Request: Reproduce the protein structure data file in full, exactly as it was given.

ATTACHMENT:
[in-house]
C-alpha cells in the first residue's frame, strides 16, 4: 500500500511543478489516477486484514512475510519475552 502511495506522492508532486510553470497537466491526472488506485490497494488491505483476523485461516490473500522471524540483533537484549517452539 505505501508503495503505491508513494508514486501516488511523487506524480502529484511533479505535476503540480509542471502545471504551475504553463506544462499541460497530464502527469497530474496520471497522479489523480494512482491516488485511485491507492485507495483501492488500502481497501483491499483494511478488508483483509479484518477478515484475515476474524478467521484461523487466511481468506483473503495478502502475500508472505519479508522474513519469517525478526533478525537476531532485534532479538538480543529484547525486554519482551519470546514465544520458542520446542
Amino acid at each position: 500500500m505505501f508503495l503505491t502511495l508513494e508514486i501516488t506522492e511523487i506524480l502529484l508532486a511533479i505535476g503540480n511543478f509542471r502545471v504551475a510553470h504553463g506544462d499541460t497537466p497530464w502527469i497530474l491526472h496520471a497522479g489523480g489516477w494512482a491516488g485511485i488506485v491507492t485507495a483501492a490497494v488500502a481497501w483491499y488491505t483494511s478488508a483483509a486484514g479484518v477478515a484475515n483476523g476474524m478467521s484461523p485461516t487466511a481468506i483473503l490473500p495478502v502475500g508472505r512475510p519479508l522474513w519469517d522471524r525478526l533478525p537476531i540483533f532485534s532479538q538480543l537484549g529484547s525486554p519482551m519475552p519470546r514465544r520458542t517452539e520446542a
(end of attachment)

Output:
[in-house]
C-alpha cells in the first residue's frame, strides 16, 4: 500500500511543478489516477486484514512475510519475552 502511495506522492508532486510553470497537466491526472488506485490497494488491505483476523485461516490473500522471524540483533537484549517452539 505505501508503495503505491508513494508514486501516488511523487506524480502529484511533479505535476503540480509542471502545471504551475504553463506544462499541460497530464502527469497530474496520471497522479489523480494512482491516488485511485491507492485507495483501492488500502481497501483491499483494511478488508483483509479484518477478515484475515476474524478467521484461523487466511481468506483473503495478502502475500508472505519479508522474513519469517525478526533478525537476531532485534532479538538480543529484547525486554519482551519470546514465544520458542520446542
Amino acid at each position: 500500500m505505501f508503495l503505491t502511495l508513494e508514486i501516488t506522492e511523487i506524480l502529484l508532486a511533479i505535476g503540480n511543478f509542471r502545471v504551475a510553470h504553463g506544462d499541460t497537466p497530464w502527469i497530474l491526472h496520471a497522479g489523480g489516477w494512482a491516488g485511485i488506485v491507492t485507495a483501492a490497494v488500502a481497501w483491499y488491505t483494511s478488508a483483509a486484514g479484518v477478515a484475515n483476523g476474524m478467521s484461523p485461516t487466511a481468506i483473503l490473500p495478502v502475500g508472505r512475510p519479508l522474513w519469517d522471524r525478526l533478525p537476531i540483533f532485534s532479538q538480543l537484549g529484547s525486554p519482551m519475552p519470546r514465544r520458542t517452539e520446542a